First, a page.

Burning of crude oil could also contribute substantially. The 1-D radiative-convective models used in these [ which?

All [ which? In a paper entitled "Climate and Smoke: An Appraisal of Nuclear Winter", TTAPS gave a more detailed description of the short- and long-term atmospheric effects of a nuclear war using a three-dimensional model: [12].

One of the major results of TTAPS' paper was the re-iteration of the team's model that oil refinery fires would be sufficient to bring about a small scale, but still globally deleterious nuclear winter.

Following Iraq's invasion of Kuwait and Iraqi threats of igniting the country's approximately oil wells, speculation on the cumulative climatic effect of this, presented at the World Climate Conference in Geneva that November in , ranged from a nuclear winter type scenario, to heavy acid rain and even short term immediate global warming.

In articles printed in the Wilmington Morning Star and the Baltimore Sun newspapers in January , prominent authors of nuclear winter papers — Richard P.

Turco, John W. Birks, Carl Sagan, Alan Robock and Paul Crutzen — collectively stated that they expected catastrophic nuclear winter like effects with continental-sized effects of sub-freezing temperatures as a result of the Iraqis going through with their threats of igniting to pressurized oil wells that could subsequently burn for several months.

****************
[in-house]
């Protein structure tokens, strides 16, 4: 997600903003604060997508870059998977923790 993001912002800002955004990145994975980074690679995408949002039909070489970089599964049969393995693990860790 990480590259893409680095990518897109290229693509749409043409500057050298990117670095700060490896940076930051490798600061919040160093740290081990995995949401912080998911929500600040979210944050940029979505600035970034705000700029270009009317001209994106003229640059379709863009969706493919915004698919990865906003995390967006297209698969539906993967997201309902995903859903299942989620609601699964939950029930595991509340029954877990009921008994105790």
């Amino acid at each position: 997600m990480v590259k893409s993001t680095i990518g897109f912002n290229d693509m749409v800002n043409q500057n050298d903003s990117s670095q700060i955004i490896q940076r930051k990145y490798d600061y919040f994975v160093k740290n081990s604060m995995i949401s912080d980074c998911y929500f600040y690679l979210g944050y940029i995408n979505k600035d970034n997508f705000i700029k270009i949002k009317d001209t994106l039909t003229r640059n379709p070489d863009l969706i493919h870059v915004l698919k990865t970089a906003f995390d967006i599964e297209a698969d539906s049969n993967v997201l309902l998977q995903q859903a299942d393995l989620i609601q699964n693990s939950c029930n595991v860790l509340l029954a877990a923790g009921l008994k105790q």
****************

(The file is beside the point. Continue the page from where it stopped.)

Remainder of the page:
As threatened, the wells were set on fire by the retreating Iraqis in March , and the or so burning oil wells were not fully extinguished until November 6, , eight months after the end of the war, [] and they consumed an estimated six million barrels of oil per day at their peak intensity.

When Operation Desert Storm began in January , coinciding with the first few oil fires being lit, Dr. He also argued that he believed the net effects would be very similar to the explosion of the Indonesian volcano Tambora in , which resulted in the year being known as the " Year Without a Summer ".

Sagan listed modeling outcomes that forecast effects extending to South Asia , and perhaps to the Northern Hemisphere as well.